My family returns to Vietnam, Part 1
I’m a big fan of agrarian Marxism. Not for any ideological reasons (though I have nothing against the workers’ collective). I’m also a huge fan of colonialism. I have to be. My admiration is, at root, selfishness defined. Without the contradiction and hostility between those two movements of history, I would not exist. No. Really.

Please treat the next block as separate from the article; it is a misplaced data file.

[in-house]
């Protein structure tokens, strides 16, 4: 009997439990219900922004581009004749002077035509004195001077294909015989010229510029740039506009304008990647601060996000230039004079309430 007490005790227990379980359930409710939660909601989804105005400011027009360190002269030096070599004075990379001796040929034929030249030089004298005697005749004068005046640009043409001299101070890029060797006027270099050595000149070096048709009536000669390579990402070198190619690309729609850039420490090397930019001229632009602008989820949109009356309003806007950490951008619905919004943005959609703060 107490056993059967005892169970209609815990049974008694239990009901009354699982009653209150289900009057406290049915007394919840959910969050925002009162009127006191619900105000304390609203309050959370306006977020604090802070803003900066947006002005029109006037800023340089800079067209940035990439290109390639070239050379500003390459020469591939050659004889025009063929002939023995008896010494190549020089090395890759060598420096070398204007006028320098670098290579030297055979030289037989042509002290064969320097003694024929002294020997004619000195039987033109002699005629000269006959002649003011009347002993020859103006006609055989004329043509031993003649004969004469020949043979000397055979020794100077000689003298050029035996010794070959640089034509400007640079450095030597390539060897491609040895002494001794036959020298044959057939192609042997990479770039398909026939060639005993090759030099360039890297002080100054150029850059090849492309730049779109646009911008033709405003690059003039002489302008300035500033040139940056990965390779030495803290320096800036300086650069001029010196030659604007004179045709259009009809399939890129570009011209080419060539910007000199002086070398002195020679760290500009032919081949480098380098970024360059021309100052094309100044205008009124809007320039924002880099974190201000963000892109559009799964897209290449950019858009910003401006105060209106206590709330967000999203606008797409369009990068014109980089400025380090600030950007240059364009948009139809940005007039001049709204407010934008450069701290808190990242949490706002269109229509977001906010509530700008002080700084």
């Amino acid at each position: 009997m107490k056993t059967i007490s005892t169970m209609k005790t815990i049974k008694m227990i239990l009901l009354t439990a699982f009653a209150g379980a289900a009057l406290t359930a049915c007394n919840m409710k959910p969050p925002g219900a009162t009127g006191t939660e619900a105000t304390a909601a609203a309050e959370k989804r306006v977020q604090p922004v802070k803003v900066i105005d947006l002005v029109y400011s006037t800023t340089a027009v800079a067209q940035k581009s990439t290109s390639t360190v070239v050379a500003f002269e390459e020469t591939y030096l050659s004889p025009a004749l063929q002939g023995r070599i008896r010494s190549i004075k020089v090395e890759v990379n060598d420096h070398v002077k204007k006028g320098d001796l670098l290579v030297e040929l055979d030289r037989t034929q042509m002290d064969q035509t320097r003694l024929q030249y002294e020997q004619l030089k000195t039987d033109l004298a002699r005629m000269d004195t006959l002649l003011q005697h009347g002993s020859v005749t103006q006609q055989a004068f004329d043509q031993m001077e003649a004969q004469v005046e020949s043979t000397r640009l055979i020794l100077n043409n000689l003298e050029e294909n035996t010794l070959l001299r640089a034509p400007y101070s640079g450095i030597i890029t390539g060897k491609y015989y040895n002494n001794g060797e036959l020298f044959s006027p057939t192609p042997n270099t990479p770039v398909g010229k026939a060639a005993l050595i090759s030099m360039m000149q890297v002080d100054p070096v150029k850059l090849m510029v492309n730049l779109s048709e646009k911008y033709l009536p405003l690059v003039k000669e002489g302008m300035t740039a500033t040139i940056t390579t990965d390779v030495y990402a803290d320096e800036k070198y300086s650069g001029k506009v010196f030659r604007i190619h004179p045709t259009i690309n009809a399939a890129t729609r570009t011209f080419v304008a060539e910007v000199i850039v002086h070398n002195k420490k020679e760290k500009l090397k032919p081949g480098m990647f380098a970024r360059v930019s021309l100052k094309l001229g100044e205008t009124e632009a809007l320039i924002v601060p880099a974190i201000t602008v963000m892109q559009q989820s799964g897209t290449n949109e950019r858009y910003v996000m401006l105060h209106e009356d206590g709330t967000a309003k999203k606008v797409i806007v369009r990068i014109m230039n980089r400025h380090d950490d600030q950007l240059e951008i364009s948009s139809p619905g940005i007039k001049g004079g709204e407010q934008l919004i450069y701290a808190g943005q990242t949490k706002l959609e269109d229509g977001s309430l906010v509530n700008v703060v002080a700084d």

In 1962 my father (photographed above at a orphanage in Nha Trang), along with my mother, brother and sister, was sent by the U.S. military to South Vietnam. As a Green Beret and part of the MAAG (Military Assistance Advisory Group) batallion, it was my father’s assignment to advise both the U.S. government and the South Vietnamese military on how to handle a growing insurgency against the French-supported colonial establishment in the south. BTW. His advice can be summed up as follows: Escalating to war is probably a very bad idea. My father observed that it didn’t appear that the Vietnamese were interested in any aggressive expansion or militaristic utopias. They just wanted to farm a rice paddy, own a buffalo, maybe do some fishing, and be left in peace to determine their own destiny. And he noted, while these people were small in stature, they were tough. Very, very tough indeed. With a long bloody history of thousands of years of fighting wars. Read onUP TO TOP